This year, I tried Veganism during Veganuary and found it to be very insightful. I learned that even being Vegetarian means that I was not aware of everything that I was consuming in my food. The amount of random ingredients in foods is shocking.

Going vegan set in motion my research into zero-waste, and I soon realised that not only does the food that we eat have so many silly ingredients in it, but the packaging of these foods is also so bad for the environment. I cannot believe how many produce plastic bags are NOT recyclable. Since I was already donating to charities attempting to avoid precisely what they are fighting against made so much more sense than simply donating.

In this blog post, I hope to inspire people to change like so many friends around me have. The earth needs us to stop damaging it, so lets imperfectly try to be the best we can!


My first few steps

One of the first things that urged me to seek out more package-free products was Lush; they’re a massive company but nearly everything they make is cruelty-free and handmade fresh ingredients. On a visit to Carmarthen with my friends, we went into a Lush shop, and I bought my first ever Lush products. Before then, I’d always been frightened by the conversational employees testing out products with people. However, that day I was feeling particularly social, and so I went for it, I asked an employee about hair conditioner and moisturiser. From there, I got more confident about talking to people in shops in general. So I’m really glad I went for it that day.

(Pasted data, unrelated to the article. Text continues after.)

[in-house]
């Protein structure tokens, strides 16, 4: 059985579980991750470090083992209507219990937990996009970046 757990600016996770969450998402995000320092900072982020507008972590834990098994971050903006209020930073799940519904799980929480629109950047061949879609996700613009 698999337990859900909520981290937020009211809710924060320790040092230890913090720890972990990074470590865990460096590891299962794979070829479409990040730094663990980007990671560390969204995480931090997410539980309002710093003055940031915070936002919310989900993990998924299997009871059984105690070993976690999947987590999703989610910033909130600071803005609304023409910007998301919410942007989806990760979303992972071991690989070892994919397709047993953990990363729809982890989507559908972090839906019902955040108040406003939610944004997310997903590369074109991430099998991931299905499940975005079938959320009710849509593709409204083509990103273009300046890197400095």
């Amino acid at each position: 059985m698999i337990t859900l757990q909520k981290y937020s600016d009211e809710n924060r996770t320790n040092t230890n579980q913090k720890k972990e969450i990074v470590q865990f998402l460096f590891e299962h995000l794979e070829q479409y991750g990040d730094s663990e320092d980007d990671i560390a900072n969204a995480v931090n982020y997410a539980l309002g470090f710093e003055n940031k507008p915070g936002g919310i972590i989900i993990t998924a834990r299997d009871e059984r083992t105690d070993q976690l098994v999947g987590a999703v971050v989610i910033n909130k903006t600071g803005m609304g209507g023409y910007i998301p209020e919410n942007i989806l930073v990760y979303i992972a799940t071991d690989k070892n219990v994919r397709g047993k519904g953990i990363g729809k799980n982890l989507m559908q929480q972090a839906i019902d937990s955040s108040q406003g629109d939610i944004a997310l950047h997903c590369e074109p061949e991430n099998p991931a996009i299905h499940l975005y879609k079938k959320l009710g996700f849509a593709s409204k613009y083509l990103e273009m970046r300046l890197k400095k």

The first thing I bought that was packaging free was a shampoo bar. This really showed me how many shampoo bottles I was throwing away each year, and how many I wasn’t recycling! However, the products which really intrigued me were the package free deodorants. I currently have two – the first one I bought is still going strong after 3 months – Aromaco and Sunflowerthey smell great and work brilliantly. There are loads of types of alternative deodorants, you can buy ones in jars that are cream form, there are ones that come in cardboard packaging that roll up like a balm – there are just so many choices that it gets to the point at which aerosol cans just seem so wasteful.

Another switch I have found to be more efficient and eco-friendly are toothpaste tabs. I buy mine from Plentiful, the plastic-free shop. They’re a small business and the lady who owns it even writes a cute note on the box they’re shipped in! These toothpaste tabs leave my mouth feeling so fresh in a way that no Colgate brand had ever done before. It actually feels 100% clean. The dryness does take a bit of getting used to at first, but a quick swig of water can fix that.

Perhaps the first product that I invested in that is zero-waste is the Diva Cup. This has changed my periods forever! I can run, do HIIT workouts, go to work, sleep and bathe without any fear of leaking, any pain and without fuss. It is the closest I believe physically possible to not feeling like you’re on your period when you’re on your period! After using it for about 9 months, I can’t imagine how much money I’ve saved as well as how much waste I’ve avoided. For example, let’s say you buy two boxes of tampons per month, that’s £2.85 from Tesco, times that by 9, that’s just over £50 … MAD. Maybe £6 a month doesn’t seem a lot, but blimey it adds up. That’s actually the cost of more than one Diva Cup. However, perhaps shoving a silicone cup up your vagina isn’t your cup of tea, and to be honest, I don’t want to have something inside me sometimes too, I get it, which is why I’ve invested in reusable pads! They’re literally a cushion for your labia – no joke. Simply throw them in the washing machine once you feel you need to and there you go, no waste, low cost and a luxury labia experience. Haha. The ones I bought are from Plastic Freedom.